Probiotics to treat long covid?

I know, I know, but this is a double-blind study with around 400 hundred subjects published in The Lancet. It’s a little more technical than I like to get with these science-feed posts, but the gist of it is that a treatment that boosts the presence of certain elements in patients’ gut biome succeeded in alleviating several of the worst effects of long covid:

Post-acute COVID-19 syndrome (PACS) affects over 65 million individuals worldwide but treatment options are scarce. We aimed to assess a synbiotic preparation (SIM01) for the alleviation of PACS symptoms.
In this randomised, double-blind, placebo-controlled trial at a tertiary referral centre in Hong Kong, patients with PACS according to the US Centers for Disease Control and Prevention criteria were randomly assigned (1:1) by random permuted blocks to receive SIM01 (10 billion colony-forming units in sachets twice daily) or placebo orally for 6 months. Inclusion criterion was the presence of at least one of 14 PACS symptoms for 4 weeks or more after confirmed SARS-CoV-2 infection, including fatigue, memory loss, difficulty in concentration, insomnia, mood disturbance, hair loss, shortness of breath, coughing, inability to exercise, chest pain, muscle pain, joint pain, gastrointestinal upset, or general unwellness. Individuals were excluded if they were immunocompromised, were pregnant or breastfeeding, were unable to receive oral fluids, or if they had received gastrointestinal surgery in the 30 days before randomisation. Participants, care providers, and investigators were masked to group assignment. The primary outcome was alleviation of PACS symptoms by 6 months, assessed by an interviewer-administered 14-item questionnaire in the intention-to-treat population. Forward stepwise multivariable logistical regression was performed to identify predictors of symptom alleviation. The trial is registered with, NCT04950803.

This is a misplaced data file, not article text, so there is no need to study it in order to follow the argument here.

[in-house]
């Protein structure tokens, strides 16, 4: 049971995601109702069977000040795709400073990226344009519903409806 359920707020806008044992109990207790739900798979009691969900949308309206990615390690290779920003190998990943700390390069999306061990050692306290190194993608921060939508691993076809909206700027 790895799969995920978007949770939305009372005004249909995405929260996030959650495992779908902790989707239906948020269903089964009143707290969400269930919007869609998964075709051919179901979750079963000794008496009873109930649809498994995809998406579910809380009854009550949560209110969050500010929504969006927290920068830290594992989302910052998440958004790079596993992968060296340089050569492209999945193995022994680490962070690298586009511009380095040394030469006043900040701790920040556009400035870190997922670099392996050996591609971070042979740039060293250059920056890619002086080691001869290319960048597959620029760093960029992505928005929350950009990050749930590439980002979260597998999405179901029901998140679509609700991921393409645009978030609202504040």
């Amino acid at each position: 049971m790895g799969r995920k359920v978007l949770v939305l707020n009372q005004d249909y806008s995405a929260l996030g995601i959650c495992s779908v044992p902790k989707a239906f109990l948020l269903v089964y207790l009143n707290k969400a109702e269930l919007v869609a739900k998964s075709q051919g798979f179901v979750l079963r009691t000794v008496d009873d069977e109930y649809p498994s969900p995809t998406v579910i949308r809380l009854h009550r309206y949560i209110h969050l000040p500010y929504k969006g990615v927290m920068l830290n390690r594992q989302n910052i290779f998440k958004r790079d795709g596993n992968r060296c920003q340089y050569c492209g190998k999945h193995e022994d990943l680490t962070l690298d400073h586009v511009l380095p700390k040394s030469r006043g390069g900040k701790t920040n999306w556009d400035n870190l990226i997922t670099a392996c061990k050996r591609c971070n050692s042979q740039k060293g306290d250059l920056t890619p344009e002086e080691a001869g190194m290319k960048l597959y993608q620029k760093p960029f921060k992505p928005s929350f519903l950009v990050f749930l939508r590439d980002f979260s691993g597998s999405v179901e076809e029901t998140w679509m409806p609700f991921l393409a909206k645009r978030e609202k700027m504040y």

Between June 25, 2021, and Aug 12, 2022, 463 patients were randomly assigned to receive SIM01 (n=232) or placebo (n=231). At 6 months, significantly higher proportions of the SIM01 group had alleviation of fatigue (OR 2·273, 95% CI 1·520–3·397, p=0·0001), memory loss (1·967, 1·271–3·044, p=0·0024), difficulty in concentration (2·644, 1·687–4·143, p<0·0001), gastrointestinal upset (1·995, 1·304–3·051, p=0·0014), and general unwellness (2·360, 1·428–3·900, p=0·0008) compared with the placebo group. Adverse event rates were similar between groups during treatment (SIM01 22 [10%] of 232 vs placebo 25 [11%] of 231; p=0·63). Treatment with SIM01, infection with omicron variants, vaccination before COVID-19, and mild acute COVID-19, were predictors of symptom alleviation (p<0·0036).
Treatment with SIM01 alleviates multiple symptoms of PACS.

The relative abundance of several bacteria from the Bifidobacterium genus (B bifidum, B adolescentis, B longum, Bifidobacterium pseudocatenulatum) as well as Roseburia intestinalis, Roseburia hominis, Faecalibacterium prausnitzii, and Akkermansia muciniphila were significantly increased whereas Ruminococcus gnavus and some from the Klebsiella genus were significantly decreased in the faecal samples at 6 months after SIM01 treatment (false discovery rate <0·05). These changes were not found in the placebo group

Correlation of microbial changes and response to a specific symptom showed that alleviation in different symptoms was associated with distinct changes in the microbiome at both the compositional and functional levels (FDR<0·05; appendix 2 p 11). For instance, Bifidobacterium adolescentis showed positive correlations with alleviation in fatigue, gastrointestinal upset, and memory loss. We also found that alleviation in fatigue and general unwellness correlated with an elevated relative abundance of Bifidobacterium bifidum, whereas alleviation in difficulty in concentration correlated with a positive shift in Bifidobacterium longum.

This double-blind, randomised controlled trial showed that treatment with SIM01 was effective in alleviating multiple symptoms of PACS. We found that SIM01 led to improved gut microbiota composition by promoting the abundance of beneficial bacteria and suppressing that of pathogenic bacteria associated with PACS, such as those of the Klebsiella genus. Microbiome pathway analysis showed that SIM01 was associated with a decrease in the relative abundance of the microbial species involved in the enhancement of urea cycle pathway, which is also known to be associated with PACS. Besides, gut microbiota composition has been linked to host immune response and blood cytokine profiling. Overall, our findings on gut microbiota provided plausible mechanisms to account for the observed clinical benefits of SIM01 in patients with PACS.